in Michigan, yeah. He was the Sheffey with the
big hair, you know? Sheffey from the videos
and stuff. It was sick. I remember he was just hauling
ass, going as fast as you possibly could. Yeah, it was insane. Like crazy– like how much power he had
and how fast he went. That was the raddest thing
about watching him skate in person. You know what I mean? Yeah, he was a pretty
main dude. It just so happened that he
lived in Grand Rapids. JON LEE: I’ll show you the three
raddest skateboarders that I know. The vegetarian powers. Sean Sheffey, by far the
raddest, craziest, gnarliest skateboarder. JOSH KALIS: It was like this
myth, urban legend. And it wasn’t until
like a year after that that I was downtown. We were maybe 50-50-ing
granite curbs, trying to do that shit. And this dude with this big-ass
‘fro just comes through and back lips one of
the full-sized benches. Our jaws hit the ground. We were like, Sean Sheffey. Holy shit, man. PATRICK O’DELL: It’s definitely like seeing a legend. JOSH KALIS: Well, one of the
cool things about skating with him back then was like, you
didn’t want to sit down. Like he gave you that vibe and
that energy, where like, if he was skating five stairs, he
wanted you to skate with him. I swear to god I learned more
tricks that day, just skating with that dude, than I ever
have, even still to this day. And he would just– bounce to the next spot, and
everybody’s trying to keep up with him. You know what I mean? It was sick, dude. SEAN SHEFFEY: What’s up? PATRICK O’DELL: What up? JOSH KALIS: Ever since I met him
that day, that was like my drive to want to skate
and always skate. And like, just Sheffey, dude. The illest dude, ever. Ever. PATRICK O’DELL: Does he you
remember you from then? JOSH KALIS: You’ll
have to ask him. I’ve never asked him. I always played it cool. Like, that’s Sean, you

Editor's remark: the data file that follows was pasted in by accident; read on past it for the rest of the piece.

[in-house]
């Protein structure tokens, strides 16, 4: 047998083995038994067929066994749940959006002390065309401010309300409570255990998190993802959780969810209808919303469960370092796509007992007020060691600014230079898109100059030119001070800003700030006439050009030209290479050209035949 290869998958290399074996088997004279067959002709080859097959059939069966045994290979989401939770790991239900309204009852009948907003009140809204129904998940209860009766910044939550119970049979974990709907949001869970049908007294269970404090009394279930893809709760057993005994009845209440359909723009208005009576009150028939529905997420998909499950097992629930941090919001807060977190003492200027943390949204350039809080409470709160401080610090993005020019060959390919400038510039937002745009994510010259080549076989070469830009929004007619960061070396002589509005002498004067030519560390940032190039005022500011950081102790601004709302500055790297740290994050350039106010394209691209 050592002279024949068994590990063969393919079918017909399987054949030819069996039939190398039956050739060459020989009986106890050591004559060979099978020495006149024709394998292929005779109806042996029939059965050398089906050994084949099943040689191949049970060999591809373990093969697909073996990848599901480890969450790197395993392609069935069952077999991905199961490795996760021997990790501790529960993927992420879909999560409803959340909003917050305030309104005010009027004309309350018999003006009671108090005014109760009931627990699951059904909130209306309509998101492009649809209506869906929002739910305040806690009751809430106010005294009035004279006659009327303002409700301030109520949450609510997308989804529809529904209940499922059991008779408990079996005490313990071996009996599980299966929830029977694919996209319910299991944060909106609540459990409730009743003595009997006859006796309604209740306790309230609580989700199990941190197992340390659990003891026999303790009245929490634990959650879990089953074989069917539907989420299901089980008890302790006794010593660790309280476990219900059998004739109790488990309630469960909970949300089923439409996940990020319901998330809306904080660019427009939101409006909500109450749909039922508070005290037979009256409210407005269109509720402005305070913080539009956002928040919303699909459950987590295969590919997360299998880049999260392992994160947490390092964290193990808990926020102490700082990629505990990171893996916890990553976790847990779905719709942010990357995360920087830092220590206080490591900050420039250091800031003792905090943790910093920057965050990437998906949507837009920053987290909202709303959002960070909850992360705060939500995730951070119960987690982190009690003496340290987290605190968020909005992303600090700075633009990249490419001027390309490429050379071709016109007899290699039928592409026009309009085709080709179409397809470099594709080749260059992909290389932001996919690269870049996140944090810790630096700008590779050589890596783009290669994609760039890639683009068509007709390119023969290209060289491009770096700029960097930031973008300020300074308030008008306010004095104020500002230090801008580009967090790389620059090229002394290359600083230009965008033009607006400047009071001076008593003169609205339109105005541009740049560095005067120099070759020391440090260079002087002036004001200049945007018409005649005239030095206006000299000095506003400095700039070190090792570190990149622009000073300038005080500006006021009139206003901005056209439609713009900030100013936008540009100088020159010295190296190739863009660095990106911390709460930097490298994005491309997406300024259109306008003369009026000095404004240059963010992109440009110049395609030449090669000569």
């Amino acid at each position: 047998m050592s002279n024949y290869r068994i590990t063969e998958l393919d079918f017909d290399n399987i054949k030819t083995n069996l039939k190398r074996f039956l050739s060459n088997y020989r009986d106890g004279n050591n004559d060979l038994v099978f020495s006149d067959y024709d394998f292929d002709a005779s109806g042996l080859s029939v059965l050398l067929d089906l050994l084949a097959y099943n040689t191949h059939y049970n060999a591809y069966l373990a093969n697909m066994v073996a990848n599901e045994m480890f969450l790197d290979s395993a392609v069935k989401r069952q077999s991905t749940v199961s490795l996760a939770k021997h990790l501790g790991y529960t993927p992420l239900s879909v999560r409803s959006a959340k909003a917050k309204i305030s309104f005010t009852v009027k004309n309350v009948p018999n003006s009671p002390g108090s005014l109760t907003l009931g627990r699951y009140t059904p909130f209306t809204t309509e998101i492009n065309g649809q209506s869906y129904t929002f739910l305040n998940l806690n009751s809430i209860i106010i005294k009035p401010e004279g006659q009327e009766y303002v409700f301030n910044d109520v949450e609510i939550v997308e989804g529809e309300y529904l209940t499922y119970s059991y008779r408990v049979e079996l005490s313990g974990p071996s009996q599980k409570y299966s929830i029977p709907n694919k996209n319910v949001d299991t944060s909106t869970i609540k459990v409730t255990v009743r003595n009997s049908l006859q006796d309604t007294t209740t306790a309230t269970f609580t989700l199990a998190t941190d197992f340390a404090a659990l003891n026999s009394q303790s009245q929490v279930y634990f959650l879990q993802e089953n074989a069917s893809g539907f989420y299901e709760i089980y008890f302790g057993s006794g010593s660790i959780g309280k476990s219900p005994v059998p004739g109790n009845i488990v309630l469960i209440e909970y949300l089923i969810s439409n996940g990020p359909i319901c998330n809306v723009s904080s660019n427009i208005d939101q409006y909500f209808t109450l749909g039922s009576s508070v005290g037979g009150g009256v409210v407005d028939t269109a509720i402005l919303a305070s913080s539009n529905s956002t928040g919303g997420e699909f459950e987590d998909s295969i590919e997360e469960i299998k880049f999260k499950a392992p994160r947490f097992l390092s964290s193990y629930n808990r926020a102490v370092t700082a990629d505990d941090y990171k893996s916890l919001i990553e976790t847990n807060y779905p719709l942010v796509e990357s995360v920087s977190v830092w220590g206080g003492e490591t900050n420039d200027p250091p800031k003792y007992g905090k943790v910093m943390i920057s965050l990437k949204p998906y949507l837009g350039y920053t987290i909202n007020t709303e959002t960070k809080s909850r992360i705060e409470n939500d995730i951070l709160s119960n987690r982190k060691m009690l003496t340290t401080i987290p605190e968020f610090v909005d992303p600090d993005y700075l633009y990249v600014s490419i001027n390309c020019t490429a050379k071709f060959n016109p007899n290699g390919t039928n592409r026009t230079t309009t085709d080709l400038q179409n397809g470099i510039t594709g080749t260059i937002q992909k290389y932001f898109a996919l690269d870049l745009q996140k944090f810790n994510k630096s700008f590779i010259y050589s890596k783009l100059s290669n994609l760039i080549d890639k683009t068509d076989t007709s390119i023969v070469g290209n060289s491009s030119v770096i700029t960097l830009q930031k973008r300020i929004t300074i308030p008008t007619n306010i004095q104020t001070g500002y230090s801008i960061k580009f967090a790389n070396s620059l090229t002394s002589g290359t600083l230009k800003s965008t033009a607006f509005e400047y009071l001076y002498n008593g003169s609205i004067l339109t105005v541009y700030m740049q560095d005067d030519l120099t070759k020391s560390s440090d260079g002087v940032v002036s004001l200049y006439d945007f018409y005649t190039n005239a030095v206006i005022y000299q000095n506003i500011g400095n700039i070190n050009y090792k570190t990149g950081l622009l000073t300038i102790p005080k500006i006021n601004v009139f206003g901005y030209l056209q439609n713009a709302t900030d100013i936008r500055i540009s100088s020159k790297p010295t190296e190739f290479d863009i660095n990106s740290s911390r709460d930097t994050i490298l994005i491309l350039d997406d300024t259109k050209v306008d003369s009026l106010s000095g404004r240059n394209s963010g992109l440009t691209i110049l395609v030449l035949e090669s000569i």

know what I mean? I ain’t fucking with
that dude. PATRICK O’DELL: There’s a lot
of skate history in here. SEAN SHEFFEY: I would like
to say what’s up to the Wu Tang Clan. I was 17. I remember I was going
by your house once– JOSH KALIS: Oh my god,
that’s the story. SEAN SHEFFEY: And this
elementary school where they used to skate, with
the yellow curbs. Remember that? JOSH KALIS: Yeah. Oh, I can’t believe this
dude remembers me, man. SEAN SHEFFEY: Yeah. JOSH KALIS: Yeah,
I was grounded. I was grounded in my room. And it must have been
for like, I think, three or four weeks. I can’t believe this
story, man. My dad comes in my room,
knocking on the door. And he’s like, hey, there’s some
guys out in the driveway. And I was like, what? So I went out there and I
looked, and it was Ted Lee– SEAN SHEFFEY: Yeah. JOSH KALIS: And Sheffey. SEAN SHEFFEY: And myself. JOSH KALIS: Tooling around in my
driveway, trying to see if I could skate. Ted Lee. And I was like, oh my god.
‘Cause this was after I had started seeing them downtown. And my dad let me off grounding
to go skate with these dudes for a while. He let me off. I couldn’t believe it, man. That was like the best day
in my entire life. SEAN SHEFFEY: Oh, wow. He let you out? Yeah, that’s intense. Cool. JOSH KALIS: Yeah, that was
pretty insane, man. Damn, you remember that shit. MALE SPEAKER: Film Jack. MALE SPEAKER: Less
work for you. Go ahead. JOSH KALIS: You gonna
follow me? PATRICK O’DELL: Dude, what do
you remember about Josh? SEAN SHEFFEY: Very already
mature skater and sharp when we first met him. He was already known around his
city and state as being a sharp and clean skater. So I was pretty impressed
when I first met him. JOSH KALIS: Aw, shit. That’s only because I was
out with the big dogs. And I was trying my hardest,
dude, to do my thing. I didn’t want to look like
no punk out there. Yeah. [CAR HORN HONKING] JOSH KALIS: Huh. SEAN SHEFFEY: Great experience
to see how far he’s came with his skateboarding and
progressed, and the technicality of it. I’m very proud to have
been a part of that. JOSH KALIS: I’ve always loved
Matt Hensley’s skating. He was like a huge one for me. But I think my early days of
learning how to kickflip and how I want to skate is directly
related to Sean’s skating and that influence
he gave me, like live. The downtown– our little
city wasn’t that big. But it was like, we didn’t want
to skate anything else besides downtown after we seen
Sean down there, you know? SEAN SHEFFEY: And what
is your sign? JOSH KALIS: Taurus. SEAN SHEFFEY: Taurus. Well, bullheaded and strong like
one, you are, Mr. Kalis. Nothing wrong with that. Pretty cool, yeah. Pretty cool. Strong sign.

100 comments

By the sounds of it, you do have a bit of a man-crush on kalis. Just sayin'! I loved Josh's part in the dc video as much as the next man; but his style and bag of tricks is nowhere near as original as the dillmans.